Join Chella Quint and friends for some comedy readings that attempt to explore the why’s and the how’s of having grown up writing zines — from her 4th grade construction-paper and paper-fastener-bound school report on Benjamin Franklin to the latest issue of “Adventures in Menstruating.” New titles since her last visit to Bluestockings are Adventures in Menstruating #6 (deconstructing feminine hygiene advertising with wit, irony and brute force), The Venns (introducing the world to the great British pub quiz in a spoof research paper using charts, graphs and diagrams) and It’s Not You. I Just Need Space. (interplanetary letters of love and rejection). She’s also reprinting issues 1-5 of Adventures in Menstruating for a trip down memory lane. Collect the set!

Chella Quint is a comedy writer and performer living in Sheffield, England, but she is originally from New York.  Fresh from performing at the Edinburgh Fringe Festival, she’s looking forward to her annual trip home. Check out www.chellaquint.com

Joining Chella are

Jenna Freedman, Lower East Side Librarian author and Wrangler in Chief of the Barnard Library Zine Collection will be reading from her in-progress Orderly Disorder: Librarian Zinesters in Circulation tour zine, tentatively titled “Anything You Say on a Zine Tour Can & Will Be Quoted out of Context in a Zine-Tour Zine.”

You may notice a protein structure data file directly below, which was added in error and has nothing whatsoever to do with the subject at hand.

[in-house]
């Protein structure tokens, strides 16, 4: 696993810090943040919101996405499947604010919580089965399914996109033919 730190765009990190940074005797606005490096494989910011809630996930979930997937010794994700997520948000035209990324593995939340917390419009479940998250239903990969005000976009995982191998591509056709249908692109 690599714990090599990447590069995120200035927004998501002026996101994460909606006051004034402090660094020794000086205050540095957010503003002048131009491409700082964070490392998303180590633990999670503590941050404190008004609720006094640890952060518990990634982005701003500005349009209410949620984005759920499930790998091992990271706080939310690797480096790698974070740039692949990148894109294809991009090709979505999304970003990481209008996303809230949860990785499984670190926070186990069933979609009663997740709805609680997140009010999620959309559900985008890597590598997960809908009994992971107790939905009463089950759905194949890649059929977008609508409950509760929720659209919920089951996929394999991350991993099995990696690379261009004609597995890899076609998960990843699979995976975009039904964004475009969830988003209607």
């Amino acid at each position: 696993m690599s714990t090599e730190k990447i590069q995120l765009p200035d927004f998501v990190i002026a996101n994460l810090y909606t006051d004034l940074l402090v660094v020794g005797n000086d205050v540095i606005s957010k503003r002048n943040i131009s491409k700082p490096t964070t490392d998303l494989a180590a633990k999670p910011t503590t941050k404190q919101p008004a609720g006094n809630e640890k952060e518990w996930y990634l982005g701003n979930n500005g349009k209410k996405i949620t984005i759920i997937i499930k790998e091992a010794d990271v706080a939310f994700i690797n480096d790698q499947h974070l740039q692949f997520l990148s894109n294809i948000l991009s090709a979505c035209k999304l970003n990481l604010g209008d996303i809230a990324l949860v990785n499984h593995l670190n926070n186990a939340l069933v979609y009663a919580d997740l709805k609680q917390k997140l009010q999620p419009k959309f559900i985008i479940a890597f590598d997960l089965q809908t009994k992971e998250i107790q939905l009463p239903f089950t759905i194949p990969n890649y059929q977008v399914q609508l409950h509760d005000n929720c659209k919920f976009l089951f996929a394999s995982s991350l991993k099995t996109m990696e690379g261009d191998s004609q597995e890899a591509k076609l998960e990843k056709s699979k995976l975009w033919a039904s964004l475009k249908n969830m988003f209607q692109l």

and

James M. Parker, poet laureate of all the little people who live inside his head, is a NYC-based writer with delusions of grandeur. He’ll be reading prose and poetry from his chapbook, Spinning the Cube, including his contribution to Adventures in Menstruating #6.

Summer’s Eve Campaign Targets Wrong Body Part

August 2nd, 2011 by Laura Wershler

The print ad for the Summer's Eve campaign refers to the "V" but not the vagina.

If a product manufacturer or its advertising company, or both, cannot figure out which part of the female body their new line of feminine hygiene products can be used for, then both are in big trouble.

There has been much hoopla over the recently launched Summer’s Eve campaign. Links to stories about and response to the campaign can be found in my fellow blogger Elizabeth Kissling’s July 27th post. The most serious backlash to the campaign resulted in three videos perceived as “racially insensitive” being pulled from the campaign website late last week.

What rankles me about the campaign – beyond its patronizing, unsophisticated and euphemistically silly approach to the female genital area - is that it appears to target the vagina when it is clear that none of these products are actually intended for use in the vagina.

Regardless of what one might think about the value of or necessity for these femcare products, an advertising campaign for such products must convey accurate information. Like where to use them.